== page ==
Talks with N.Korea Must Not Repeat the Cycle of Failure

      May 27, 2013 13:01

      North Korea has promised China to seek dialogue on its nuclear program, including through a revival of six-party talks that had ended in 2009. Senior apparatchik Choe Ryong-hae met Chinese President Xi Jinping on Friday and was quoted by Xinhua news agency as saying North Korea expressed "willingness to open dialogue" with "concerned parties" to "ensure stability on the Korean Peninsula."

      But that is no guarantee that North Korea will suddenly stop its belligerent antics that have continued for almost six months now and sit down at the negotiating table. Pyongyang is probably more interested in winning back China's support with these pledges. Choe pointedly said the purpose of his visit to Beijing was to bolster ties between the two countries. He would not have said it if there were no problems in relations.

       South Korea and the U.S. should be wary of any talks with North Korea that merely end with promises of more talks and no meaningful progress in getting Pyongyang to scrap its nuclear weapons. Such futile dialogue has always bought the regime more time to bolster its nuclear arsenal.

      In response to Choe's comments, the U.S. already stated firmly that steps to dismantle the North’s nuclear program are "essential" in any attempts to resume any diplomatic process between the North and the international community.

      At this point, China's response is extremely important. Beijing calls for denuclearization but insists on maintaining the status quo in the North. If China attempts to resume talks with North Korea merely to ease tensions but without a firm resolve to get the North to scrap its nuclear weapons, the result would be merely repeating the old mistake of rewarding the North for its belligerence.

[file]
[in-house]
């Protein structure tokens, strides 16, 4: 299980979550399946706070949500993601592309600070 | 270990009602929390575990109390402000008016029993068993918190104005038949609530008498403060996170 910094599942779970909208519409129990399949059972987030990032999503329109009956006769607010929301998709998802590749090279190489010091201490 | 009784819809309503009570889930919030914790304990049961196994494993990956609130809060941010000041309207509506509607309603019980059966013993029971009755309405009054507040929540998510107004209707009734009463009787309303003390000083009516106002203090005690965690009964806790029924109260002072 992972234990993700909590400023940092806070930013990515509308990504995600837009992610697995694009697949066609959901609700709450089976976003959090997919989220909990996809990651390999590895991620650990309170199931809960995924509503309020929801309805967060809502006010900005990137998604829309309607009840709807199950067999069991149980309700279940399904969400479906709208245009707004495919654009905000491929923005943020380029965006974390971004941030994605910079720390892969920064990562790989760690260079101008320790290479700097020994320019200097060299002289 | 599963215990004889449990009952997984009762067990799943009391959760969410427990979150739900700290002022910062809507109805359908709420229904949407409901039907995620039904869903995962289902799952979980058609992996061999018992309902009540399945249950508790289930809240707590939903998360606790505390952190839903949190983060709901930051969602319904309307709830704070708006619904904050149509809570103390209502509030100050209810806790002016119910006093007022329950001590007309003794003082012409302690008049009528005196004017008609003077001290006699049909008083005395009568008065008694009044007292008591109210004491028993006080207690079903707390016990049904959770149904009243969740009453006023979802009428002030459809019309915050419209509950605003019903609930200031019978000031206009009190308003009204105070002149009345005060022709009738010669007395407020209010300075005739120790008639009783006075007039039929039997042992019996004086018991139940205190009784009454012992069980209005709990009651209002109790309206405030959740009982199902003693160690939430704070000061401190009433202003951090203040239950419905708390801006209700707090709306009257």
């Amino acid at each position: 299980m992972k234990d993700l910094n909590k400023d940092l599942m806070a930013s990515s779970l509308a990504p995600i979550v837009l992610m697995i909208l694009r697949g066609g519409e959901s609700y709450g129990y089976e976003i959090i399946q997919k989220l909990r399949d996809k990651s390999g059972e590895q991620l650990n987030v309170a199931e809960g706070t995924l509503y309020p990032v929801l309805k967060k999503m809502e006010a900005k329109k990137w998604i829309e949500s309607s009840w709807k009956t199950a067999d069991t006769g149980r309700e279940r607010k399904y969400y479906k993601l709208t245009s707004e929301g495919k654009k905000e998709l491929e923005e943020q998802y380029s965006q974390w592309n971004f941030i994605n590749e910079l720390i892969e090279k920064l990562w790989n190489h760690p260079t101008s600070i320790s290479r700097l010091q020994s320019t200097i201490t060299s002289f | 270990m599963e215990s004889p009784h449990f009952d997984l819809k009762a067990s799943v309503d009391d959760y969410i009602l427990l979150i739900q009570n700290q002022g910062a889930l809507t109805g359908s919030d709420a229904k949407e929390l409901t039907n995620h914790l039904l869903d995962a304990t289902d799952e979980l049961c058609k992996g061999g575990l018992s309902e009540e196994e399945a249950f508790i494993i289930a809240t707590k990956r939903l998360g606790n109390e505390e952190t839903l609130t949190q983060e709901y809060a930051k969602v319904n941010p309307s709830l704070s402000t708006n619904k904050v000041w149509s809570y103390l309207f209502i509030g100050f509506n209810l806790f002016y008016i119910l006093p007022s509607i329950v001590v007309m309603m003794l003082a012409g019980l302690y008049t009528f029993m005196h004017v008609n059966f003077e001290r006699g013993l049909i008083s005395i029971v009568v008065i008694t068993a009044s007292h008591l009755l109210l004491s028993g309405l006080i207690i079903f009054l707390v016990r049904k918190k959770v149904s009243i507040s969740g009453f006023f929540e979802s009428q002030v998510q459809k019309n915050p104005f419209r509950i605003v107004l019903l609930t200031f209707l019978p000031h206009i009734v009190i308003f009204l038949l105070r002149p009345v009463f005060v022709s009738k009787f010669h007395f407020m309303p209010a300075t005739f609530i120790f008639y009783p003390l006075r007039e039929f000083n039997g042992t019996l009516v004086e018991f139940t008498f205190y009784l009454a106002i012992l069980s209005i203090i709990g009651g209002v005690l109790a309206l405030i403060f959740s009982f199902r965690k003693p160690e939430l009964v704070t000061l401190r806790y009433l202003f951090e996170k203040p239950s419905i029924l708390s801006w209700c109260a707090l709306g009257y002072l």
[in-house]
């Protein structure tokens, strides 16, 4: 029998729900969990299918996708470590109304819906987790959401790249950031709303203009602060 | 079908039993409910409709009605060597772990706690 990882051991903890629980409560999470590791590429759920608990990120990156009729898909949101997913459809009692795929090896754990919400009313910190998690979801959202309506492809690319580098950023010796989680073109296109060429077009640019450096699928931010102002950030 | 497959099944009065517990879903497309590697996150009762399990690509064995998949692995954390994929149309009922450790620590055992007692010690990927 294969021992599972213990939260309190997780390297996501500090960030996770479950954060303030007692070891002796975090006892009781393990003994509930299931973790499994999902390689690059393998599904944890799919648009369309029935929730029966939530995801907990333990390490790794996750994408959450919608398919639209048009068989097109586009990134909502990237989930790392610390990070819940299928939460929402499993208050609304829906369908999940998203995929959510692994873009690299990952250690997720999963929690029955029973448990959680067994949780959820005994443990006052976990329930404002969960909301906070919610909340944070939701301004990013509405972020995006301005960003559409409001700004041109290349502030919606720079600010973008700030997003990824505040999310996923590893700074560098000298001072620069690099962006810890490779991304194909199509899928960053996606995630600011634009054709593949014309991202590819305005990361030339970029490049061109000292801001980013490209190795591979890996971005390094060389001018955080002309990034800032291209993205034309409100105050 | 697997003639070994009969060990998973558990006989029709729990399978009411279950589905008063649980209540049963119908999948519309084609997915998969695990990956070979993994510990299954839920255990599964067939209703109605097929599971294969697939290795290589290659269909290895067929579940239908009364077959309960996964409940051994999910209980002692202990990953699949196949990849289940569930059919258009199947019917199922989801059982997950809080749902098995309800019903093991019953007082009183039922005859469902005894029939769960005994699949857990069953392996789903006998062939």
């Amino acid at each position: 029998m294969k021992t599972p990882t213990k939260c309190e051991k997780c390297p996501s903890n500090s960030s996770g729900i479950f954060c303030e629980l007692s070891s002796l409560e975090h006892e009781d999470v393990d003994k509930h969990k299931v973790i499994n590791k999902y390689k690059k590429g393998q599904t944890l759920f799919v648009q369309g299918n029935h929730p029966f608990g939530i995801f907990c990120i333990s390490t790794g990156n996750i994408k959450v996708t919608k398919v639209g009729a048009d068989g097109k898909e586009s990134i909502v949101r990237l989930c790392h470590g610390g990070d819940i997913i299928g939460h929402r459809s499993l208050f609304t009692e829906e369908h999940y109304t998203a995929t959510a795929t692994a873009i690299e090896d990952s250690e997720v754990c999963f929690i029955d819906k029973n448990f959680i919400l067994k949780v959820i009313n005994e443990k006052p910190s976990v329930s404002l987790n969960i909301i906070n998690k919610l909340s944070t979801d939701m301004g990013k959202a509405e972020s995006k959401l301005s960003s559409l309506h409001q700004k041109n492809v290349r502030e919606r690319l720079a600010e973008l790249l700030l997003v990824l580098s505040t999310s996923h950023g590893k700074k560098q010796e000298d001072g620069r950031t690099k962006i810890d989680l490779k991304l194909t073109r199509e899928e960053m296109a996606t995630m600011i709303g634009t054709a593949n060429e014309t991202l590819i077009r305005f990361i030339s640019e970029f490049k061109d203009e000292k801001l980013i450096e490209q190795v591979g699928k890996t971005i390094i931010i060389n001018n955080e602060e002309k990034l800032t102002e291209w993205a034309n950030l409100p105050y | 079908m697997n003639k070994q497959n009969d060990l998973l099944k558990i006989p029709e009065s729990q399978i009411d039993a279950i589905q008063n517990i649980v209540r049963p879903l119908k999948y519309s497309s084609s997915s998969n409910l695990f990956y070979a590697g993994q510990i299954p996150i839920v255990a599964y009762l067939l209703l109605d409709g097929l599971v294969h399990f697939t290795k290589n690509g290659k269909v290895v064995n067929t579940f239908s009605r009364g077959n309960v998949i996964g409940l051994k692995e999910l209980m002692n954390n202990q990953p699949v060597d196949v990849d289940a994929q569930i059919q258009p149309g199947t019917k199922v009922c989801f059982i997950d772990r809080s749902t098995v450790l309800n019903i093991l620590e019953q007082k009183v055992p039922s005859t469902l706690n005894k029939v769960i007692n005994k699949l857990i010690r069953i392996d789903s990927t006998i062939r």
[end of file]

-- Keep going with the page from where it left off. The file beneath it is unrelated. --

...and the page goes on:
Serious debate has started in China about how North Korea may actually be harming China's national interests. Beijing must realize that the international community is no longer willing to play the same game. Any fresh round of nuclear talks with North Korea will have to lead to meaningful progress.

      South Korea and the U.S. must find a way to prevent the failures of the last 20 years from repeating themselves. In order to do that, they must get Beijing to join their efforts to dismantle the North's nuclear program with as much passion as South Korea and the U.S.

      South Korea, the U.S. and Japan failed to capitalize on several opportunities to get North Korea to scrap its nukes and are now paying dearly for the mistake. Unless North Korea can be persuaded to take the first step and prove its sincere willingness to scrap its nuclear weapons and abide by its pledges, the cycle of provocations and rewards will simply start spinning again.

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